When it comes to plotting, writer/director Josh Boone doesn't score any points for originality with his debut feature Stuck in Love, but he does have a good ear for dialogue and has cast his first film well.
Greg Kinnear plays William Borgens, a successful novelist who hasn't written anything as good as his breakthrough work, but maintains a career thanks to name recognition. He's the patriarch of a dysfuntional and broken family that also consists of his cynical college-age daughter Samantha (Lily Collins), who is about to publish her first novel, his too-good-for-his-own-good teen son Rusty (Nat Wolff), who idolizes Stephen King, and his ex-wife Erica (Jennifer Connelly), whom he still fixates on to the degree that he spies on her home. The movie details how over the course of 12 months -- the story opens and closes with a Thanksgiving dinner -- these characters wrestle with truths about themselves and their various romantic entanglements.
If you're going to cast the part of an earnestly smug, prickly writer who slowly reveals his huge heart, you could do much worse than Greg Kinnear, an actor who has grown from playing one-note jovial smart-asses to flawed but still quite likable jackasses. That sounds like a backhanded compliment, but it's not meant to be. He does strong work here, keeping William's pain close enough to the surface so that we can quickly see why his self-centeredness comes from fear and not ego. He also has a handful of scenes with Kristen Bell as his sharp-tongued occasional lover that are hilarious for their emotional directness and frank banter.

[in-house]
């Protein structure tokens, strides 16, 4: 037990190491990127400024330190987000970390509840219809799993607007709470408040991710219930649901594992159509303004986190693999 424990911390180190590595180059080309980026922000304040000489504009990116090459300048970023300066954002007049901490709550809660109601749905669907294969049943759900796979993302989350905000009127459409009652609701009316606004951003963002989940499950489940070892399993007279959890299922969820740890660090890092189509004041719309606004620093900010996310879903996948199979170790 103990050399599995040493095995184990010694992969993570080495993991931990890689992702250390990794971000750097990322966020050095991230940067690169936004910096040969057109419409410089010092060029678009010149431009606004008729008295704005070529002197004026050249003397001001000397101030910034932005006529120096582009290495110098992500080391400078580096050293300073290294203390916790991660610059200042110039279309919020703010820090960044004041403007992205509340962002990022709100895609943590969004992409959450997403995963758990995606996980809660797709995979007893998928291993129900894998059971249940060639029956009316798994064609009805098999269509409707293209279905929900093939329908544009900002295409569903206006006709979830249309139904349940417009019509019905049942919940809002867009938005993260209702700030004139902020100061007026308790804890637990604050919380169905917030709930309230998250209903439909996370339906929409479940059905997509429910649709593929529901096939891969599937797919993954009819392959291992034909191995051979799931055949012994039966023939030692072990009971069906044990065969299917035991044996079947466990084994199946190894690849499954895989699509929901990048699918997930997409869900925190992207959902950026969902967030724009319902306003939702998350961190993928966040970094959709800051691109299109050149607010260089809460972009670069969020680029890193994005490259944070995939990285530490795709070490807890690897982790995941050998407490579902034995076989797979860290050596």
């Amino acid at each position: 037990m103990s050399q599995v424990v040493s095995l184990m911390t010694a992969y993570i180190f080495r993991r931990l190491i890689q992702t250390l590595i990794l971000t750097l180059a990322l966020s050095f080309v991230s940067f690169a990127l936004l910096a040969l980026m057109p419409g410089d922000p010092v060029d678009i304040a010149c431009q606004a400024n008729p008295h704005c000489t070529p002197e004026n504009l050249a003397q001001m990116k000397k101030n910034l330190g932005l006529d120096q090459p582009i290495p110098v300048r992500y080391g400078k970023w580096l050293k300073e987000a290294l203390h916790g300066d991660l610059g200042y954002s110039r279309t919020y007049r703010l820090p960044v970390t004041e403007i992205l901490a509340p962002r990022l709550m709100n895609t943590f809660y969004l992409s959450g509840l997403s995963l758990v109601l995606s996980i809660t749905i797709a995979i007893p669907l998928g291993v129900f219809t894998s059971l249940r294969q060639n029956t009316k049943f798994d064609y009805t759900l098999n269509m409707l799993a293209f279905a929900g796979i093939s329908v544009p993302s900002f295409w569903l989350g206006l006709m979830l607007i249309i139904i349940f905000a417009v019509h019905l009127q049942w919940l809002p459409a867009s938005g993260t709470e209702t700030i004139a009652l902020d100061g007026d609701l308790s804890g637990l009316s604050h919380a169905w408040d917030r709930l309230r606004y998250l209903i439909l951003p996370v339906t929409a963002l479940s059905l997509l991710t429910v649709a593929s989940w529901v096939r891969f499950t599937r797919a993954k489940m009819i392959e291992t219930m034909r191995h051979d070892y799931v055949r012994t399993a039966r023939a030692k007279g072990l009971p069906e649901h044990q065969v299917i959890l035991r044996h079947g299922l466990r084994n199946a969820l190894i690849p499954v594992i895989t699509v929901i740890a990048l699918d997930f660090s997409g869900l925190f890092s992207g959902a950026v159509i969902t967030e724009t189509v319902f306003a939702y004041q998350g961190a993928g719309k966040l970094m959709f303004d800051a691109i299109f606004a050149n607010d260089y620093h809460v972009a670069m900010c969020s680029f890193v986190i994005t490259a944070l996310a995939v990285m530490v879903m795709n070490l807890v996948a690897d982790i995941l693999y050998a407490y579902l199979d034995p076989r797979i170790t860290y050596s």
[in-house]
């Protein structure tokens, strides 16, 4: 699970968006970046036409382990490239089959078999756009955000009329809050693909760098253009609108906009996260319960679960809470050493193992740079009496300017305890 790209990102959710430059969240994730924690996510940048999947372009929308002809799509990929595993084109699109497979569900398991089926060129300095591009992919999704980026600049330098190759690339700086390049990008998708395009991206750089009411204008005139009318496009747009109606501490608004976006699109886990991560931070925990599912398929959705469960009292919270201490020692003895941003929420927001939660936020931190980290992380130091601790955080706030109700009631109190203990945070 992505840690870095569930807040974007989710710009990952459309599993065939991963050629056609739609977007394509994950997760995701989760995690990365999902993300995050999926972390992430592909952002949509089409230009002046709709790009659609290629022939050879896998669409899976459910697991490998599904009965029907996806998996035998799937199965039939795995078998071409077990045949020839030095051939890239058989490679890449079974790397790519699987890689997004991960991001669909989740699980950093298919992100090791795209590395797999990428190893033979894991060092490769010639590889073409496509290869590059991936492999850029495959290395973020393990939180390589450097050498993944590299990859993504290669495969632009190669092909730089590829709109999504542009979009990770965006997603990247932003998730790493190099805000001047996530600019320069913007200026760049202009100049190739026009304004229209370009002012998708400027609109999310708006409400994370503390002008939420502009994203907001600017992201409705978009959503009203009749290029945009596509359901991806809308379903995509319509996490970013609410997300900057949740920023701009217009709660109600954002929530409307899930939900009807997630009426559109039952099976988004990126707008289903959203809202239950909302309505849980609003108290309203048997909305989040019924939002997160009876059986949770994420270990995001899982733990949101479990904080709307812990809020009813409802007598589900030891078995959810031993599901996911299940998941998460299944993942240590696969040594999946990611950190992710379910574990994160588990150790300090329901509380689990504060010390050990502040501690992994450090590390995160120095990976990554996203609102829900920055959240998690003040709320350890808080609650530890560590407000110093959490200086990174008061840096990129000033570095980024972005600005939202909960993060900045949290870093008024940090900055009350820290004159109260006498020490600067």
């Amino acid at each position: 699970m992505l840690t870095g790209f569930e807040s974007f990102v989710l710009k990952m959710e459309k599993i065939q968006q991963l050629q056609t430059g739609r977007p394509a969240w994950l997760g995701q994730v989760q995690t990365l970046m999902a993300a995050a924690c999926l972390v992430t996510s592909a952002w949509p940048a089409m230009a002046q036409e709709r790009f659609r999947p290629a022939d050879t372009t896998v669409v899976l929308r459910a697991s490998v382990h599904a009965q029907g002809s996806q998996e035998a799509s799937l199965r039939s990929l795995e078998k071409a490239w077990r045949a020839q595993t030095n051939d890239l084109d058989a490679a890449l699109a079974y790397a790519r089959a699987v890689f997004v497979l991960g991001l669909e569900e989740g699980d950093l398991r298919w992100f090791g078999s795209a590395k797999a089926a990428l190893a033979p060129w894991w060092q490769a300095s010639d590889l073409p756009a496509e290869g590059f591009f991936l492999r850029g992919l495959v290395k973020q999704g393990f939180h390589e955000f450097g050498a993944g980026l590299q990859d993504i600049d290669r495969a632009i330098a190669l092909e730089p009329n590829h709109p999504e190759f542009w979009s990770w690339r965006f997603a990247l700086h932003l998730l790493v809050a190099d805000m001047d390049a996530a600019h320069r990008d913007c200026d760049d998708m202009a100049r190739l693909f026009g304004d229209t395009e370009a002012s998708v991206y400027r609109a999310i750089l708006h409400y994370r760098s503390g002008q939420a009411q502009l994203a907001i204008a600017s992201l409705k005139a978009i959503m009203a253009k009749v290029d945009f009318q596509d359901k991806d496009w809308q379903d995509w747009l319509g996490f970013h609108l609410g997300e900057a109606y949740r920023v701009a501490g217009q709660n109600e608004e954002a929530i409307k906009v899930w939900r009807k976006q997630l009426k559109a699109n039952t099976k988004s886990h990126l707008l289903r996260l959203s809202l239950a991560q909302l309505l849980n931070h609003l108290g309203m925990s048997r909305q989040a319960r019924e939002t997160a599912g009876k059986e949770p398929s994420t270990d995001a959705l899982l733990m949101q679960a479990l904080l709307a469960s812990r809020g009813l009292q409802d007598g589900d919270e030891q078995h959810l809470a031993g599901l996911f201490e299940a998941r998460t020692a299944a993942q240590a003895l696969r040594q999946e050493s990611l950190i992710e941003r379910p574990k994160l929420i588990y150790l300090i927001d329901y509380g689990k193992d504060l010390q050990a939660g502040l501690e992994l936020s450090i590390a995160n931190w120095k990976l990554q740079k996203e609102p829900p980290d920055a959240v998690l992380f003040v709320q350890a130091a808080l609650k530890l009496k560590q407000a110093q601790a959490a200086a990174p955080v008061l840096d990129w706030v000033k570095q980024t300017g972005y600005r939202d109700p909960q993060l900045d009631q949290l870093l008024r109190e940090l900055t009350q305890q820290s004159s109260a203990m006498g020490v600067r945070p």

Lily Collins is nothing like her portrayal of Snow White in the previous year's Mirror Mirror. Here, she plays someone whose overpowering smarts make her a formidable foe for a would-be boyfriend; with her steely demeanor and protective emotional shell, she's reminiscent of Ellen Page. Her continued rejections of a sweet classmate (Logan Lerman) slowly falter as she learns the truth about her parents' complicated split and begins to realize that sealing herself off from emotional pain is no guarantee that it won't hit her anyway.
Rusty, who's such a sap that his father more or less orders him to get into trouble so that he'll have experiences to write about, falls for a girl his age who turns out to have problems that make the Borgens clan look like the Cleavers or the Huxtables. Wolff plays his kindhearted character too earnestly -- he's not as engaging as the two stronger-willed members of his immediate family -- but he does nail the funniest scene in the movie (which involves a cameo too good to spoil).
Boone isn't yet a good enough scribe to convince us that he knows something about writers -- there isn't a plot turn or scene you don't see coming -- but he does show a talent for creating sympathetic, flawed characters and finding the right actors to embody them. Stuck in Love is a fine first film that, if Boone is lucky, won't remain his best work.